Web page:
Listen to the episode below, or wherever you get your podcasts — just search "Houston Innovators Podcast."


Topl's latest fundraising round includes participation from a Houston investor as well as international partners. Image via Getty Images

Houston-founded blockchain startup raises $15M series A to increase international impact

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A blockchain technology company that was founded out of Rice University has closed its latest round of funding.

Founded in 2017, Topl is a blockchain-as-a-service company that's developing a purpose-built blockchain ecosystem to empower impact and sustainability within its userbase of businesses. The company's $15 million series A round was co-led by Houston-based Mercury, Republic Asia, and Malta-based Cryptology Asset Group.

“Topl’s blockchain was purpose built to power the next wave of supply chains and markets, that are more sustainable and inclusive,” says Chris Georgen, founder and managing director of Topl, in a news release. “Every decision we’ve made has been relentlessly focused on this problem and it’s exciting to see this approach yielding results with more than 30 different impact-forward use cases already live or approaching launch. Through this latest fundraise and with the strong network we’ve built, we’re looking to accelerate the growth of our ecosystem and setting a goal of at least 100 applications launched by next year.”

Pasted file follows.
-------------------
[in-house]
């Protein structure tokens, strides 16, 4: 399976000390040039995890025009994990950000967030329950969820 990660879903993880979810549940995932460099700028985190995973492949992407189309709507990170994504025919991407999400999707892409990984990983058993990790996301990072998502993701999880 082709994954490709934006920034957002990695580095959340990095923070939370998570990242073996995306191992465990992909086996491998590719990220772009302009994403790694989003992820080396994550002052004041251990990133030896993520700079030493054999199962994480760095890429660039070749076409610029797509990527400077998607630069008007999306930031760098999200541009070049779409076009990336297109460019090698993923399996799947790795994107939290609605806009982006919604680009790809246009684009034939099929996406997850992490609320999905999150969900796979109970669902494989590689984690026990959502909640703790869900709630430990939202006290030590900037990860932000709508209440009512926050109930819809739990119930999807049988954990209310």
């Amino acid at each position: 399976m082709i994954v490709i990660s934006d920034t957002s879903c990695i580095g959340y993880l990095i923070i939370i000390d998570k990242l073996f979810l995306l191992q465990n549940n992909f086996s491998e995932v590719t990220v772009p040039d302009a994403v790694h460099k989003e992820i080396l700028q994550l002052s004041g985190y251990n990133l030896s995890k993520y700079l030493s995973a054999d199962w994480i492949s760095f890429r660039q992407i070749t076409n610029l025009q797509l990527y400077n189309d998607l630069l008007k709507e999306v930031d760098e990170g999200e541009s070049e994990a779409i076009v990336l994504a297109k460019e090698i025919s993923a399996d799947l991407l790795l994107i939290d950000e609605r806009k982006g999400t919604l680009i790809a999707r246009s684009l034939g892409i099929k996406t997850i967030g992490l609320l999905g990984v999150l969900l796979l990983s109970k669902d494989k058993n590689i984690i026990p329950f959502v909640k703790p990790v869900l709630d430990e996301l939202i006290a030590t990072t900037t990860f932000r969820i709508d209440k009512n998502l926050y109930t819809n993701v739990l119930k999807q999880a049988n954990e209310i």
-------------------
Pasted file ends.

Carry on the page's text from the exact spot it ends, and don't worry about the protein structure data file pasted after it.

The company, which is now headquartered in Austin but still has a presence in Houston, has raised over $20 million in investment to date. Topl announced its $3 million seed round of funding — also led by Mercury — in 2020.

“Despite broader market dynamics across the Web3 sector, Topl’s strategic and early focus on users allowed the team to build an incredibly strong foundation that can weather cycles by providing an increasingly in-demand service to companies implementing various sustainable initiatives,” says Samantha Lewis, principal at Mercury, in the release. “We are excited to support Topl in this pivotal growth period.”

The round included two new international investors in Topl. Republic Asia is a newly launched arm of private investing platform Republic that is focused on fintech and web3 solutions. Houstonian Youngro Lee leads the division as executive vice president at Republic and head of Republic Asia and will join Topl's board to assist with international expansion.